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by Eric Eidelstein
May 8, 2014 9:12 AM
10 Comments
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Exclusive: Guy Pearce and Robert Pattinson in Heated Scene From Cannes Entry 'The Rover'

Australian director David Michôd's ("Animal Kingdom") much-anticipated crime drama "The Rover" will premiere out of competition at the 2014 Cannes Film Festival, but before then, here's an exclusive clip featuring Guy Pearce and Robert Pattinson.

In the scene we see an intimate and angry conversation between the Pearce character, who seeks revenge from a group of dangerous criminals after they steal his last possession, and Pattinson, one of the criminals left behind after being shot. 

In addition to the clip, Michôd also gave an exclusive statement to Indiewire. Check them both out below. A24 opens "The Rover" June 13.

"The Australian Outback of The Rover is a world ten years after a great Western economic collapse. It’s a near future of social and economic decay. Services, utilities, law and order have fallen into dangerous disrepair. And yet people from all corners of the world have come to this place to work the mines that feed the new world alignment, that feed the great powerhouses of this, the Asian century.

The world of the movie, as such, mirrors the American and Australian gold rushes of the 19th century. People are drawn to the land's mines and with them come the leeches, the refuse, the hustlers and criminals who hope to exploit the mines’ margins.

This isn't a complete collapse of society - it's an inversion of present-day global power dynamics. This is Australia as resource-rich Third World country.  This is the violence and unrest of contemporary Sierra Leone or the Democratic Republic of the Congo.

And at the centre of this world are two men - one, a murderously embittered Australian man, a former soldier who has lost his farm and his family; the other, a simple and naive American boy, too young to remember a time when things were anything other than what they are."



10 Comments

  • Jess | May 9, 2014 10:20 PMReply

    Such strong performances from both of them. Pearce is so hard and cruel, breaking Pattinson down. And he shows so much vulnerability. Even in this short clip, his face is so expressive, you can see him go from bravado about believing in his brother to questioning that, and slowly realizing that maybe he can't trust his brother as much as he thought he could.

    Superb acting. I think Michod has another powerful winner on his hands.

  • ali | May 8, 2014 3:39 PMReply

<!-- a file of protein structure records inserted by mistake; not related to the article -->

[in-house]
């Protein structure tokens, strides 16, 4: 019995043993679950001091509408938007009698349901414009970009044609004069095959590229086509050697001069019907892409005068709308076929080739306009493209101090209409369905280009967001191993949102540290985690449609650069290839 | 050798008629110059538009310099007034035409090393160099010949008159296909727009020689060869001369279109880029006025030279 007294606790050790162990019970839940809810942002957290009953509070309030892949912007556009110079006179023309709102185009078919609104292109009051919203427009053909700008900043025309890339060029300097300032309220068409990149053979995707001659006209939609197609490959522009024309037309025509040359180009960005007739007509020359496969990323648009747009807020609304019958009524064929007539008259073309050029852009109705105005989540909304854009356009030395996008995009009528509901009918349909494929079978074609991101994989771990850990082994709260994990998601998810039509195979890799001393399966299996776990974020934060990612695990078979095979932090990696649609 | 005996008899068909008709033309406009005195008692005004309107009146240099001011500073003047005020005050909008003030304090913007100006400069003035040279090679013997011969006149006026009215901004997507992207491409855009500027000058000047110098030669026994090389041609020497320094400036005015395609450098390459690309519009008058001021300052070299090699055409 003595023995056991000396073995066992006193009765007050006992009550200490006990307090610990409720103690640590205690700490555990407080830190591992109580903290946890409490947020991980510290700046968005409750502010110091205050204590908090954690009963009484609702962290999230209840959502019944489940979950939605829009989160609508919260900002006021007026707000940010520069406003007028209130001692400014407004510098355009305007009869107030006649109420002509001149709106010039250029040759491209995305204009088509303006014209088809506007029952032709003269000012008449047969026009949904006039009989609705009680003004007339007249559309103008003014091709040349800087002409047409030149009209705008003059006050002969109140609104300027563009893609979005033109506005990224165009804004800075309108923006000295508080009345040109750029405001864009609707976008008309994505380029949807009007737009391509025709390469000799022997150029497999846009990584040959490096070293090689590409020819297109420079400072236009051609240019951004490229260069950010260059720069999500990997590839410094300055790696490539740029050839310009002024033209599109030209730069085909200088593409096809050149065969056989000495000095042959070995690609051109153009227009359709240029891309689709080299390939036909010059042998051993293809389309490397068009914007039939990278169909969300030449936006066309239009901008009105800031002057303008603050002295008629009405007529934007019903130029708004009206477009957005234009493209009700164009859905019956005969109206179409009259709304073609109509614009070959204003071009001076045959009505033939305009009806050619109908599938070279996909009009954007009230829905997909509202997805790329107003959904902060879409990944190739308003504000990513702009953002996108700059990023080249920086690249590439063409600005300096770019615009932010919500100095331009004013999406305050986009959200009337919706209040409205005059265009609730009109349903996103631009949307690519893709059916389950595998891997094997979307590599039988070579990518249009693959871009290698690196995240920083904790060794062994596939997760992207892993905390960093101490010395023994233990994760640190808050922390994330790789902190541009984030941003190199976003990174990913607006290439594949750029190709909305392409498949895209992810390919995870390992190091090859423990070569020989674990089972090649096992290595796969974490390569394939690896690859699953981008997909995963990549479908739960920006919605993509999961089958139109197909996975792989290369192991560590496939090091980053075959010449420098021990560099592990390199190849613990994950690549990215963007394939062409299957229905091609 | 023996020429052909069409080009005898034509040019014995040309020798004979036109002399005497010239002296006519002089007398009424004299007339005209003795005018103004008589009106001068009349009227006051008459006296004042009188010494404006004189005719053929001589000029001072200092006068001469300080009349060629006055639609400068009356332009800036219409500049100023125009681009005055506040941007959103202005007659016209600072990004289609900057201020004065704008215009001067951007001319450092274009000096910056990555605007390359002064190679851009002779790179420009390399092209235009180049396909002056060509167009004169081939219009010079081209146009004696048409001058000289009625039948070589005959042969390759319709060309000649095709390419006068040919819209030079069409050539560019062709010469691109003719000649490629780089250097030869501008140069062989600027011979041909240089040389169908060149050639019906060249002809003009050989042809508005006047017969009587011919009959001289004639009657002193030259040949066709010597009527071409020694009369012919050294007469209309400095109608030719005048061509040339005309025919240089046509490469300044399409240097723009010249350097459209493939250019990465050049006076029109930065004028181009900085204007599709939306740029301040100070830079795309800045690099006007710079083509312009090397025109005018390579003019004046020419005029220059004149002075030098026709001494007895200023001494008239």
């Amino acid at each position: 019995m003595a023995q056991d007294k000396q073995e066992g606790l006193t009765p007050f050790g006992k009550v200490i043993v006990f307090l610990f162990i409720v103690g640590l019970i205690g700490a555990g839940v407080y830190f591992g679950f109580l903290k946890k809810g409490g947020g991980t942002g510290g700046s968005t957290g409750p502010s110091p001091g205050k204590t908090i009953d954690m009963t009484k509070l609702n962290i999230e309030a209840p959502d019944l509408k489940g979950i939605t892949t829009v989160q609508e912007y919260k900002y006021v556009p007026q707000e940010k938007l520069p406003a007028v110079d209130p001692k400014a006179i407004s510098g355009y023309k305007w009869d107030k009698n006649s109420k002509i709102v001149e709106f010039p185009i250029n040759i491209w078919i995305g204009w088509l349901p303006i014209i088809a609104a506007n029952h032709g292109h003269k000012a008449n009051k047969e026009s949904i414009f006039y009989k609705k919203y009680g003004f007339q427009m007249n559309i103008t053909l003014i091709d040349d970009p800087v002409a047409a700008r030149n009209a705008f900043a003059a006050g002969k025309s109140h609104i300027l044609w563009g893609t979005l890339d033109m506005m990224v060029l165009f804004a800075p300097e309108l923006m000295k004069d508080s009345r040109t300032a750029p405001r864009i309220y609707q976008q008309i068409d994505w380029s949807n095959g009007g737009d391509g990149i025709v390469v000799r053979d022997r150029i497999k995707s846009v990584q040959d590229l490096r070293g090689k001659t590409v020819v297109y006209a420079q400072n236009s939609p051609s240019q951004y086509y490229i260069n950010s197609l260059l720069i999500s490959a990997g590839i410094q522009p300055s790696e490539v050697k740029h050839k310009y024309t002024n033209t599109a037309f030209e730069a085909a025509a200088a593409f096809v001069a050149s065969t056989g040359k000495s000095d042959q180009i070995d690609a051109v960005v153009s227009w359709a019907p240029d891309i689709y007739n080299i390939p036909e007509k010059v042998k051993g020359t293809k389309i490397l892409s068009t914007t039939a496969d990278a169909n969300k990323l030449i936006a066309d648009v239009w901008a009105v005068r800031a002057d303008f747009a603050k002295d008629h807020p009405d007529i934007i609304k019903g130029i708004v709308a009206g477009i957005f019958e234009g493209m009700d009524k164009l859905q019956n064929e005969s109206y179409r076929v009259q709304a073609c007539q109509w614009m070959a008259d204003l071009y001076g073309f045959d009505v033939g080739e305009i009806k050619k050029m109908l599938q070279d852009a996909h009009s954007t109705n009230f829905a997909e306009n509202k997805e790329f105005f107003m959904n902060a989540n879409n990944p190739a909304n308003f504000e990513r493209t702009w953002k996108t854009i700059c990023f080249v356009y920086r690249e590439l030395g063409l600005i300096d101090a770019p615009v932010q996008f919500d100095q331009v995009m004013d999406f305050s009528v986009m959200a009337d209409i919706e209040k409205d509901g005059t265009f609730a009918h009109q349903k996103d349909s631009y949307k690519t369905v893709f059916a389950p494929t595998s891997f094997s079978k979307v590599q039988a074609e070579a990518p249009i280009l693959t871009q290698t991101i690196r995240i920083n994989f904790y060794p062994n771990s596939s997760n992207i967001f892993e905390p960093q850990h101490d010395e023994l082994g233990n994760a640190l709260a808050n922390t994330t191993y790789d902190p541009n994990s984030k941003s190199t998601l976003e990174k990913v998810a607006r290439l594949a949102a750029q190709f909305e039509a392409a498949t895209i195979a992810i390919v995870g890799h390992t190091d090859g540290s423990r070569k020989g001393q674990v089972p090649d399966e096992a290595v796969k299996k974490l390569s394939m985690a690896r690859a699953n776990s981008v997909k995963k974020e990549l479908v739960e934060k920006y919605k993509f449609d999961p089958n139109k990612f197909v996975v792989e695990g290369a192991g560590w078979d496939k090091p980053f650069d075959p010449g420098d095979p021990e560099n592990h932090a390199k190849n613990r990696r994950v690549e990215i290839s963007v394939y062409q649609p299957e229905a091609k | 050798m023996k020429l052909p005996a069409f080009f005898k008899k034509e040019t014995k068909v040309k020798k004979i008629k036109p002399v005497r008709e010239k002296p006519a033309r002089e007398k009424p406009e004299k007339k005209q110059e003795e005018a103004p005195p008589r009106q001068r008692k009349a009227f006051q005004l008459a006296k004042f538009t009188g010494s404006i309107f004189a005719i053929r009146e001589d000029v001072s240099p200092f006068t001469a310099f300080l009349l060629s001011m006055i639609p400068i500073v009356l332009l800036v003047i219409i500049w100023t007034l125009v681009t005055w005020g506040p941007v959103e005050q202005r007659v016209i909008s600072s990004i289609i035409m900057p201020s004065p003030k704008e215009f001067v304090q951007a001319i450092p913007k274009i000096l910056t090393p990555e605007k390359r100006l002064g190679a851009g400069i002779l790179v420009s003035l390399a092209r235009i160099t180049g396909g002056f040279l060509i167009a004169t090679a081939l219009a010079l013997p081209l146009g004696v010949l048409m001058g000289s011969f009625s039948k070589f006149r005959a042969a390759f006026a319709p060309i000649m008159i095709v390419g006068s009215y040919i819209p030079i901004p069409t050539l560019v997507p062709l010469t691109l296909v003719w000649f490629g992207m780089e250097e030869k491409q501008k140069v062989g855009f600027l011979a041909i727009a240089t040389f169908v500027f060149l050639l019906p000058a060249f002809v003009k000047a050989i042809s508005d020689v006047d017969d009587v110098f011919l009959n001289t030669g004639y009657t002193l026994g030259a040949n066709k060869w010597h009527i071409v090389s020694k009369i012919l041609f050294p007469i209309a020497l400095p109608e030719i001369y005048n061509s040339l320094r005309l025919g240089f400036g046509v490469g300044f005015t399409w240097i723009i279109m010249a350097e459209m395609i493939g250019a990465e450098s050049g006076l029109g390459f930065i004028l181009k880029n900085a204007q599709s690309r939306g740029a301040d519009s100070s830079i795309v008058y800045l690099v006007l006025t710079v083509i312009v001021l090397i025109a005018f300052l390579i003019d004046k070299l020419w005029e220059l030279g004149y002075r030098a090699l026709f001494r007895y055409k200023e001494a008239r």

This movie will be really good. Michod is such a talent. Can't wait.
    Pearce is almost always excellent and kudos to Pattinson for moving in the right direction.

  • sellout | May 8, 2014 1:24 PMReply

    Indiewire just wants clicks non? LOL So sad.

  • Just Sayin | May 9, 2014 10:23 PM

    @Sellout. Do you think these jealous, petty comments you make everywhere are going to make anyone like her? Or dislike Pattinson? Because your lame comments only make people dislike you, and by extension, her. Her fans already have a horrible reputation, you only perpetuate that. Get a life.

  • C | May 9, 2014 2:30 AM

    I see you clicked on the other article too. Just can't stay away can you? I can't wait too see how you rephrase this and what name you come up with next. It's very entertaining.

  • La | May 8, 2014 5:16 PM

    And you clicked just to post this comment?

  • seriously | May 8, 2014 3:57 PM

    You can't get anymore obvious with the bitterness...

  • CAPTAINOBVIOUS | May 8, 2014 1:57 PM

    The only sad one here is you. This is a film site. The Rover is a film and people are excited about it. Deal with it.
    Some films appear more interesting than others. Calling them sad and sellout is not going to stop them from posting about Robert Pattinson or this movie. You just have to accept that and click on another article. Or better yet, save yourself the stress and don't visit this sellout site.

  • JOHN | May 8, 2014 11:54 AMReply

    This looks like it will be another excellent film by Michôd. Guy and Robert look great.

  • Guest | May 8, 2014 10:15 AMReply

    Such intensity and quiet. Pearce is frightening and Pattinson does a good job with the naive vulnerability. Look forward to seeing more.